Which Players are Primed for a Downward Percentage Regression in 2020-21?
Whose stats got inflated by outlier shooting percentage?
One of the basic benefits of analyzing hockey statistically - even if you choose to disregard all player evaluation models like WAR and RAPM - is it allows us to recognize and anticipate the areas where the sheer luck inherent to the sport might be creating outlier outcomes. I explained in an earlier piece just how pronounced the luck factor is when it comes to things like individual and on-ice shooting and save percentage. The impact of true, repeatable skill on these numbers is very slim, and goals, assists, plus-minus, and even the eye test can be misleadingly inflated, giving us unrealistic expectations for future performance.
In this article I’m going run through some names who you should expect at least some degree of regression from next season. Just because a player had some positive shooting luck doesn’t make them a total fraud or bad or anything like that. But fans can be extremely punishing to guys who don’t live up to lofty expectations, and I want to do my best to make sure that people aren’t setting themselves up for disappointment. I’m not a fantasy hockey player myself, but this information might also be valuable to you if you’re looking to make sure you don’t pick up a player who might be drafted too early based on an unexpected bump in point totals last season. I will follow this up with a list of players who are primed for a bounceback this weekend.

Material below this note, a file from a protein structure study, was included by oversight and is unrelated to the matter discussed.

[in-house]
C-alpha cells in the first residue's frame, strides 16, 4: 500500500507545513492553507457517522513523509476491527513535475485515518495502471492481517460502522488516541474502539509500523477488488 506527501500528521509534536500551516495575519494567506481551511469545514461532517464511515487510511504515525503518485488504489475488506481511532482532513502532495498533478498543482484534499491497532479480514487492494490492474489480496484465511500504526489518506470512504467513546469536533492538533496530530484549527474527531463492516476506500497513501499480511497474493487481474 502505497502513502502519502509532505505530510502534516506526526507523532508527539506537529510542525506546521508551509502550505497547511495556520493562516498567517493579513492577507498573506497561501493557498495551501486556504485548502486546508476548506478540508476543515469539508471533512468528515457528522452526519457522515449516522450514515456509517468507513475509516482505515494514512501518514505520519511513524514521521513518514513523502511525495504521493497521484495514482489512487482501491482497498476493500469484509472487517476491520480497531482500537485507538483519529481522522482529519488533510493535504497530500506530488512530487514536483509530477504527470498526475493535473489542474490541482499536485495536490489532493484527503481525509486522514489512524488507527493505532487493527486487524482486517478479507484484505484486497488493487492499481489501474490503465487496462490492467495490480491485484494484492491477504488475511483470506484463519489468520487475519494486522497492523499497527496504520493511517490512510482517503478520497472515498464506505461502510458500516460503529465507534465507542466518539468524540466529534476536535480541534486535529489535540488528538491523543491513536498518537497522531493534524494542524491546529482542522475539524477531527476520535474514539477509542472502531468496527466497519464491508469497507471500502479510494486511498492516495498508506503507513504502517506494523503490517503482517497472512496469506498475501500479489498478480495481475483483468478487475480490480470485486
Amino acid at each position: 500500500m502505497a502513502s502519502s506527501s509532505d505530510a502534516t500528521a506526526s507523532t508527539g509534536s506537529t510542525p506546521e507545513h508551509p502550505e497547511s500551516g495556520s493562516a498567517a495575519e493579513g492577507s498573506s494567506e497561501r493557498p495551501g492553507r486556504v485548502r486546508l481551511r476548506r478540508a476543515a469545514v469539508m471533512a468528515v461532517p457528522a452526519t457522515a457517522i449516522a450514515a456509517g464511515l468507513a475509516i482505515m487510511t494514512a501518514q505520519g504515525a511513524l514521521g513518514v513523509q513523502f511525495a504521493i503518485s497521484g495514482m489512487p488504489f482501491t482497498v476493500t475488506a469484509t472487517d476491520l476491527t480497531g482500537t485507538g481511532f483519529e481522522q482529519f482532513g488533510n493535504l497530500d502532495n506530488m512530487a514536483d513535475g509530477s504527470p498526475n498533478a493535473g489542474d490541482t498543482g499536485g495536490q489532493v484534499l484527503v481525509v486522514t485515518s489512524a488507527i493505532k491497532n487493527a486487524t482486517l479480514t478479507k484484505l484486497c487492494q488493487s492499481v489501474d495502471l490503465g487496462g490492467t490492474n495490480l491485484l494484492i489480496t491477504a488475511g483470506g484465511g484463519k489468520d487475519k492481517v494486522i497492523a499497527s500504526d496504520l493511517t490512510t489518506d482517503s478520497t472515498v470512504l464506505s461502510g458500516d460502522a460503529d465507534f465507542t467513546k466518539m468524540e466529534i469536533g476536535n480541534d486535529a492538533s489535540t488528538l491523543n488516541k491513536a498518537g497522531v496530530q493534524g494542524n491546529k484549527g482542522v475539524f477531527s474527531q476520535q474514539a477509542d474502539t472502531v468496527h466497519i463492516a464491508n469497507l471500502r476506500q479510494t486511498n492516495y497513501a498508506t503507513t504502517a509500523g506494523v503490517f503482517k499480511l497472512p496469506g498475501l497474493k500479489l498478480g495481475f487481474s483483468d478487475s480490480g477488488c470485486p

Shooting % stats come from NaturalStatTrick, expected goals stats come from EvolvingHockey.
Let’s start with individual shooting percentage. 28 players who played at least 500 minutes last year shot over 17%. Read the names on the list and estimate how many of these guys you figure will hit 17% or higher again next season.
Based on historical data, the answer is probably around three or four. Last year, it was four out of thirty-one.
Some guys who almost certainly won’t are pretty obvious - it goes without saying that you probably shouldn’t bet on Artem Anisimov, Colton Sissons, or Scott Laughton in fantasy. But there are plenty of players worth keeping an eye on. Here are some especially noteworthy guys whose 2019-20 scoring results were likely over-inflated:
Aho scored a career-high 38 goals, tied for 7th in the league. This was very good news for the finishing-starved Hurricanes, but they probably shouldn’t bank on a repeat. He was on pace for over seven goals above expected and shot four points above his previous career high.